· At the international level, governments need to work just as consciously to coordinate not just words, but actions.
This will not happen of its own accord. So far, the solidarity of OECD central bankers has been impressive. However, this builds upon a long-standing tradition of the solidarity of central bankers, and upon decades of institutionalised collaboration, and can only take us a very short part of the way. There is nothing analogous on other dimensions.
The free interplay of government policies will not spontaneously bring forth international cooperation
Collaboration among governments has to be intended, designed, and monitored. This almost certainly requires some international institutional framework, some set of agreed-upon rules and ways of enforcing them. The governments of the major economic centres need to consult regularly on the international dimensions of the crisis, and of its resolution. They need to hold each other to account, and they need some reasonably independent mechanism to identify policies that risk driving governments toward conflict rather than mutual assistance. Other foreign policy goals can and should be linked to supportive efforts on the economic front.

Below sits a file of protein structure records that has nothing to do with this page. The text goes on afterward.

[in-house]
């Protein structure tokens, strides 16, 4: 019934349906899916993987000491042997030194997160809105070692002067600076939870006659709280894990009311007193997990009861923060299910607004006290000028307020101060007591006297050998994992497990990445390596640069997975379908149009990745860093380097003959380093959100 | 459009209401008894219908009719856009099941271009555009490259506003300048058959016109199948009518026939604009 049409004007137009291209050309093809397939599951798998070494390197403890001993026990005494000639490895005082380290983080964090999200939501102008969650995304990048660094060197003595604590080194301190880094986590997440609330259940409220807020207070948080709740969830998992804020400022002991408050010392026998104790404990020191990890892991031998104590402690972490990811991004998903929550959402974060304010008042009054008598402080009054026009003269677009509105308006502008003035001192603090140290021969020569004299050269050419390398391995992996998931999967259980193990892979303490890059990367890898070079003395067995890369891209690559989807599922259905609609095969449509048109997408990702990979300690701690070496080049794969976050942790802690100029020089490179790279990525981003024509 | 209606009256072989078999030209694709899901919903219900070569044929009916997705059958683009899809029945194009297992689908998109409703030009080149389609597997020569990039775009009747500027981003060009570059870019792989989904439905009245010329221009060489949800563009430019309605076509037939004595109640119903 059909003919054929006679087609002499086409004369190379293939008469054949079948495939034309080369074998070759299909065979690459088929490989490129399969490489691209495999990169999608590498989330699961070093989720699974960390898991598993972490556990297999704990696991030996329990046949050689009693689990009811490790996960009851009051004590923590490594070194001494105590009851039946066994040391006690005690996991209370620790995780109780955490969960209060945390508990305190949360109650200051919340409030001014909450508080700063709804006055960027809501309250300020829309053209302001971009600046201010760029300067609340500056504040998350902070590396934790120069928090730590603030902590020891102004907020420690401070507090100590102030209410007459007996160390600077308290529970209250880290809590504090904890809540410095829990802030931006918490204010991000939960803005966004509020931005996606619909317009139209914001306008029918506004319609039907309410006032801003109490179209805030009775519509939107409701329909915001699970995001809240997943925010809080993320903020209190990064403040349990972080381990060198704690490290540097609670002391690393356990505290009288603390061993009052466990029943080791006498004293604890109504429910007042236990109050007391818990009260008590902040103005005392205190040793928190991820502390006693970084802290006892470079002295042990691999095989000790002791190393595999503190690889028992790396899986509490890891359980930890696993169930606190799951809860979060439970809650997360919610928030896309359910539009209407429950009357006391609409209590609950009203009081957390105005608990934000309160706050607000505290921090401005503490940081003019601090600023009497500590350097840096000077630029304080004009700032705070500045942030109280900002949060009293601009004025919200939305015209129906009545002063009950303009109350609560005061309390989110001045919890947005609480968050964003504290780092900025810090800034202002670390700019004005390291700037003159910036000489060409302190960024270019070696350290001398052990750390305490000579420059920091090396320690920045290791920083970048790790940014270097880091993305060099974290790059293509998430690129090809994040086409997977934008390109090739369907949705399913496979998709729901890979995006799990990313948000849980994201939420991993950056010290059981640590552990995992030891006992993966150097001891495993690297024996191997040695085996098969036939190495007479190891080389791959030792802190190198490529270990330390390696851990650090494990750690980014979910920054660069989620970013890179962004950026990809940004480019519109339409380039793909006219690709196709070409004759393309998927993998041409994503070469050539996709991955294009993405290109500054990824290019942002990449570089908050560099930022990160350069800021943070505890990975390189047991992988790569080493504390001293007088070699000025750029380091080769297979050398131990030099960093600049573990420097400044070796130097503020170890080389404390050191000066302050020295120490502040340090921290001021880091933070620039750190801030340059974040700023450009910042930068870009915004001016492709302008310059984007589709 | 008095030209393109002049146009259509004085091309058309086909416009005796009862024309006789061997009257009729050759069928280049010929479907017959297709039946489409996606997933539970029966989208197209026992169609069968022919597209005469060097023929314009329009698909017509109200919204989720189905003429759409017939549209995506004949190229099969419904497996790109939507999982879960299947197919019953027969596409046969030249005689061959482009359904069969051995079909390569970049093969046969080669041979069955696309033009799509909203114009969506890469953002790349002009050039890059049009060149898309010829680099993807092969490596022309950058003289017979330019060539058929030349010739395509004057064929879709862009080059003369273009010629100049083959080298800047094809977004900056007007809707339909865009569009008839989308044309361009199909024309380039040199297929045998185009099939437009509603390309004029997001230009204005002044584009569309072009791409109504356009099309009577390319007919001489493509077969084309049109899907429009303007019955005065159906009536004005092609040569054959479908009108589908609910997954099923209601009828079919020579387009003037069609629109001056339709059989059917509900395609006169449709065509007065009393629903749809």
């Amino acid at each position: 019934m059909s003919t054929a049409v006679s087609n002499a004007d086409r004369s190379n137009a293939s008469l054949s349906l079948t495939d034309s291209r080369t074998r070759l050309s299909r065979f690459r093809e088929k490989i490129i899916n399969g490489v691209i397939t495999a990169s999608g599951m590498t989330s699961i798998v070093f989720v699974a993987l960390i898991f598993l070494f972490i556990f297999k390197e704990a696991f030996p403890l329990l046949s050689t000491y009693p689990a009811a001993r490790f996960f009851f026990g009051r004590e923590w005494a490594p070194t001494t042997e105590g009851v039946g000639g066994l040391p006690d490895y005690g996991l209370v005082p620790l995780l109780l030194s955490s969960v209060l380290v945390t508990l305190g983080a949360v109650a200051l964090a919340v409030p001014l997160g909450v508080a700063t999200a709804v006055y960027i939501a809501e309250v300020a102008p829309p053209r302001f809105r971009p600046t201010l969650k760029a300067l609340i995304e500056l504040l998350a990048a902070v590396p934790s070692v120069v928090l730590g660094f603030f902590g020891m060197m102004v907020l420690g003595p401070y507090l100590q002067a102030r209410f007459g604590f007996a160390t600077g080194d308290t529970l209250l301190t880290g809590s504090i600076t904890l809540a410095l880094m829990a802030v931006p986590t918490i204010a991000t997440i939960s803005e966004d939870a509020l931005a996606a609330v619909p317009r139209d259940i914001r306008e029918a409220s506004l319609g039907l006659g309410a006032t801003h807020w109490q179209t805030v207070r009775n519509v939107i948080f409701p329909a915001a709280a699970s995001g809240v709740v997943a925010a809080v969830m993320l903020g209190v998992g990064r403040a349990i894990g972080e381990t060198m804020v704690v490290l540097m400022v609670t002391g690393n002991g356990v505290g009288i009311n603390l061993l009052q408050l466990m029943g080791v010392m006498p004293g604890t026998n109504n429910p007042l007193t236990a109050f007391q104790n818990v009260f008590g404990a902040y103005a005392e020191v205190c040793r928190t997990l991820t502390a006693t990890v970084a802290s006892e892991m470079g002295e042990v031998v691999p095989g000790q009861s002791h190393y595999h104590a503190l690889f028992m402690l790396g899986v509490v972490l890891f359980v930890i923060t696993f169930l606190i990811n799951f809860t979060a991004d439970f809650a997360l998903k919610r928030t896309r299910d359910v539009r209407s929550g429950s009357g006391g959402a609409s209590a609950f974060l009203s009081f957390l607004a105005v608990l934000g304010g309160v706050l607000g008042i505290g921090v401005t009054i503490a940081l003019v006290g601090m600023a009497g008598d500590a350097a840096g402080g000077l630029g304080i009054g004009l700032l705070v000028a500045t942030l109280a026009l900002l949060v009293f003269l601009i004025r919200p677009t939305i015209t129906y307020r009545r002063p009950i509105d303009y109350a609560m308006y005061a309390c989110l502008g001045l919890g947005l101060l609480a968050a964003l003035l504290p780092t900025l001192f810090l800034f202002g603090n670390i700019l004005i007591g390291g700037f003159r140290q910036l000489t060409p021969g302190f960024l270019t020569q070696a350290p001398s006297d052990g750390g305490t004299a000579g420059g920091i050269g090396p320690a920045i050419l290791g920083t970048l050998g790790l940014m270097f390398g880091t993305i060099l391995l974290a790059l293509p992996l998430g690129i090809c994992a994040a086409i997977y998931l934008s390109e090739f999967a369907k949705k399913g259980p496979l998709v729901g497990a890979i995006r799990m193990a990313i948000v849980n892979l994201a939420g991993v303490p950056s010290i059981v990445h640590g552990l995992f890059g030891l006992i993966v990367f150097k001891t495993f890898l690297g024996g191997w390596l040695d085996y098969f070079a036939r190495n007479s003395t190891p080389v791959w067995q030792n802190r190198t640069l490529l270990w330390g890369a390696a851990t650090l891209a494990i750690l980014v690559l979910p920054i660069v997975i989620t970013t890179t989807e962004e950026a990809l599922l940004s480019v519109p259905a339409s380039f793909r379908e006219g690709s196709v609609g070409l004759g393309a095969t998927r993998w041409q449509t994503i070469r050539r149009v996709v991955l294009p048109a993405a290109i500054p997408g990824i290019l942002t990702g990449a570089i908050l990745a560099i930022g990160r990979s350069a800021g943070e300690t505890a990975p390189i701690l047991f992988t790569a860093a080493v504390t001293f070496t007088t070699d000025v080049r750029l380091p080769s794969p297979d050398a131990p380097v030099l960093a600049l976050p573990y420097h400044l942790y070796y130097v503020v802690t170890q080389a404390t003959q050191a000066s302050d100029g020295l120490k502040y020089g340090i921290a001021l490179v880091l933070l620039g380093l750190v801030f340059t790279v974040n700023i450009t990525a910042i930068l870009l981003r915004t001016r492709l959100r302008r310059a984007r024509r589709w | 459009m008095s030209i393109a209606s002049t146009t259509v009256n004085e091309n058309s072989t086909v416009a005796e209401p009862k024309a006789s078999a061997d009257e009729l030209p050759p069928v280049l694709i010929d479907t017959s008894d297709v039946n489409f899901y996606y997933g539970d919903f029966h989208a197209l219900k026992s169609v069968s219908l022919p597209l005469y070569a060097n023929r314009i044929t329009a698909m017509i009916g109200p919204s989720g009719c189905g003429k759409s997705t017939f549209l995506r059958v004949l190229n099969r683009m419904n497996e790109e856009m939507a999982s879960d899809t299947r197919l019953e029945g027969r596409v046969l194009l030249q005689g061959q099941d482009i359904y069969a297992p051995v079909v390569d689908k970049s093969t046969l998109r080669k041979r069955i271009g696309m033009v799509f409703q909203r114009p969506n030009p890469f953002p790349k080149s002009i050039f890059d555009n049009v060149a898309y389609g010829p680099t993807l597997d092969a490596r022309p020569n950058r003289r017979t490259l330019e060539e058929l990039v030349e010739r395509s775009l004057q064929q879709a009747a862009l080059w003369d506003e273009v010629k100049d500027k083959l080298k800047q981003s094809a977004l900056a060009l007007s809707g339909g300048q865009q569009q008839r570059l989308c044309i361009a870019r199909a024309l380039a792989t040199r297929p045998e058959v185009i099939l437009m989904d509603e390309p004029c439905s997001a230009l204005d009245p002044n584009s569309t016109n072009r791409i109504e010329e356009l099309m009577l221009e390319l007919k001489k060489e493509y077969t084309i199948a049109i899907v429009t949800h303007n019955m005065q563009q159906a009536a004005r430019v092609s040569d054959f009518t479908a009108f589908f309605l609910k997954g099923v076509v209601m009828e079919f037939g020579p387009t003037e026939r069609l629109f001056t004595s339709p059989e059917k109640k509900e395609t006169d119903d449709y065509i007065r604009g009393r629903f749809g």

If governments do not pay real attention to the domestic distributional impact of the emergency, and to the international implications of their national policies, the current calamity will feed on itself. The Great Depression of the 1930s was more a failure of national policy, and of international cooperation, than it was a failure of markets. Success in confronting the current crisis will similarly depend on socially responsive and viable national policies, and on globally responsive and viable international cooperation.
Editors' note: This column is a Lead Commentary on Vox's Global Crisis Debate page; see further discussion on Vox’s Global Crisis Debate page.
Jeffry A. Frieden (2006). Global Capitalism: Its Fall and Rise in the Twentieth Century. W.W. Norton.
Frieden, Jeffry. 2007 /Will Global Capitalism Fall Again/? Bruegel Essay and Lecture Series (Brussels: Bruegel, 2007).
Frieden, Jeffry. 2008. "Global Governance of Global Monetary Relations: Rationale and Feasibility / Economics / Discussion Paper number 2008-32.